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twentieth part of those amounts. The islands being situated within the trade-wind belt, the wind blows constantly from the east and northeast during the greater part of the year, and is only subject to brief interruptions during midwinter. Violent storms occur only in the winter time, and these, coming once or twice a year from the southwest, are known as konas, which means in the native language the southwest. During a stay of six months on the islands I only heard a single peal of thunder.
These islands are all of volcanic origin. They are composed of basaltic lavas, and no other rocks are found there excepting a few consolidated coral sands, which are remnants of old sea-beaches, upheaved from 50 to 200 feet. In the two westerly islands the volcanic activity has long been extinct. Most of the ancient craters have been obliterated, and the volcanic piles built up during the periods of activity have been greatly ravaged and wasted by subsequent erosion. Next to the plateaus and canyon country of the Rocky Mountain region, it would be difficult to find anywhere more impressive and suggestive examples of the wasting and slow destruction of the land than those presented by these islands. We find there grand illustrations of the two methods by which the general process of erosion accomplishes its work. First, is the action of the rains, followed by the decomposition of the massive rocks and their conversion into soil, and also the action of running water and decay of the rock masses, resulting in the formation of ravines and mountain gorges of imposing grandeur; secondly, we find the slow but incessant inroads made by the waves of the ocean upon a seacoast, gradually wearing back the cliffs and slowly paring away the rocky shore, until, after the lapse of thousands of years, the sea has eaten its way several miles into the land. Thus we have on the one hand striking examples of one way in which mountains are built, and we have on the other hand equally striking examples of the ways in which those mountains are destroyed.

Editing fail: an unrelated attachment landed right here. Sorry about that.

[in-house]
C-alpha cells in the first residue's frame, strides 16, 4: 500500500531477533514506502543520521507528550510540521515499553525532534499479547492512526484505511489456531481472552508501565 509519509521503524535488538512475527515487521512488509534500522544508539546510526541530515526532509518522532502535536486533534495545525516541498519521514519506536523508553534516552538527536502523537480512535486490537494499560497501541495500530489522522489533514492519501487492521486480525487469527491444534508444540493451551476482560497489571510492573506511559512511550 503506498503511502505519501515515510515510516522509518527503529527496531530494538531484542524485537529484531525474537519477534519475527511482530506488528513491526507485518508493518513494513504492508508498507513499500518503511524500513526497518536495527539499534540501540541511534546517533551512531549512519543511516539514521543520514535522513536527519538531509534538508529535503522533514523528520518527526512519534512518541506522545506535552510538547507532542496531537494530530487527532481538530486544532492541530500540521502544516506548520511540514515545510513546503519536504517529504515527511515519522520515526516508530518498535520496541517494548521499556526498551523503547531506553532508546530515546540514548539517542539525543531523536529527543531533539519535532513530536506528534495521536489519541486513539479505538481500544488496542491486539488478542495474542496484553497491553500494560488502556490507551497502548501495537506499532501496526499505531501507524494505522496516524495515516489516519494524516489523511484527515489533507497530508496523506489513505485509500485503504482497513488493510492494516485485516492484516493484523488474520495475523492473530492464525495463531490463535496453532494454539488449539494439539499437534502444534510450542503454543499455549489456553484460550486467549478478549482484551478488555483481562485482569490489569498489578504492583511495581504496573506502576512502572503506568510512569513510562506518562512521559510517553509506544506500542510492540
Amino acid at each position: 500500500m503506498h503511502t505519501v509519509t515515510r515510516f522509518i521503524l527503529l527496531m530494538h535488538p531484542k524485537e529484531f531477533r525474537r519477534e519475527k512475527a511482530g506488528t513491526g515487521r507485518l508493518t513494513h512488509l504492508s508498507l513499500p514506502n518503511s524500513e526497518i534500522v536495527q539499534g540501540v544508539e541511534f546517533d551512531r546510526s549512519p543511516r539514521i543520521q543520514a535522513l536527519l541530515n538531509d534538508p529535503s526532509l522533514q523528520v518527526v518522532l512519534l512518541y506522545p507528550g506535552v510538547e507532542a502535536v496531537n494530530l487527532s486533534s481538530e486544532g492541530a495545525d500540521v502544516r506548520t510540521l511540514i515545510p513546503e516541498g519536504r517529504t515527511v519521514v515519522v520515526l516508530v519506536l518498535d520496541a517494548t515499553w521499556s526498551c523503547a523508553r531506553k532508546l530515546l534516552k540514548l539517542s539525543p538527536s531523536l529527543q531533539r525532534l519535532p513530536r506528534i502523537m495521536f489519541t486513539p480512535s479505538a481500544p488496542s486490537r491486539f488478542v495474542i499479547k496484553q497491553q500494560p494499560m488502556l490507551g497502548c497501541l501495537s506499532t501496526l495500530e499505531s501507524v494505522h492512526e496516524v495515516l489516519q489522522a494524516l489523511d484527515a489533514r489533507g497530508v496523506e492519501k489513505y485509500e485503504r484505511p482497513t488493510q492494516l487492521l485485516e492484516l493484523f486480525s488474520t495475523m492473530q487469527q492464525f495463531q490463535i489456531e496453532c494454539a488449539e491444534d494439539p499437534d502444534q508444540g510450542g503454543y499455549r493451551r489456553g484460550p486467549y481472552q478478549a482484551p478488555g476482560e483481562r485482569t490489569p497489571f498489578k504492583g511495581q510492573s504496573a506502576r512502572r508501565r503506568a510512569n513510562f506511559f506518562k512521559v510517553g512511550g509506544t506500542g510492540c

Travelers in the lofty volcanic islands of the Pacific have frequently noted with some surprise the singularly sharp, angular, abrupt features of their mountain scenery. It is very impressive in the Fijis and Samoa, in the Ladrone, Caroline, and Society groups. But none of them rival in wildness and grandeur the still loftier islands of Hawaii. Gorges little inferior to Yosemite in magnitude are rather numerous. But in a certain sharpness of detail and animation in the sculpture they are unique. The island of Kauai and the western portion of the island of Maui consist of old volcanic piles as high as Mount Washington, and much broader and longer. They are literally sawed to pieces by many immense canyon-like gorges, which cut them to their foundations. Over all is spread a mantle of tropical vegetation in comparison with which the richest verdure of our temperate zone is but the garb of poverty. Whoever reads Shakspeare's Tempest and visits the Bermudas will be disenchanted from some of the most pleasing illusions of the play. But, if Shakspeare could have known the eastern shores of Maui or Hawaii and made them the scenes of his play, it would have had, if possible, another claim to immortality.
This wealth of verdure and splendor of scenery usually occur upon the windward sides of the islands, for upon those sides is found the cause which produces them. This cause is the copious rainfall brought by the perpetual trade winds. Nothing can be more pleasing to the lover of beautiful scenery than a ride along the windward coasts of Maui and Hawaii. The land terminates in cliffs, varying from 200 to 500 feet in height, plunging down almost vertically into the Pacific.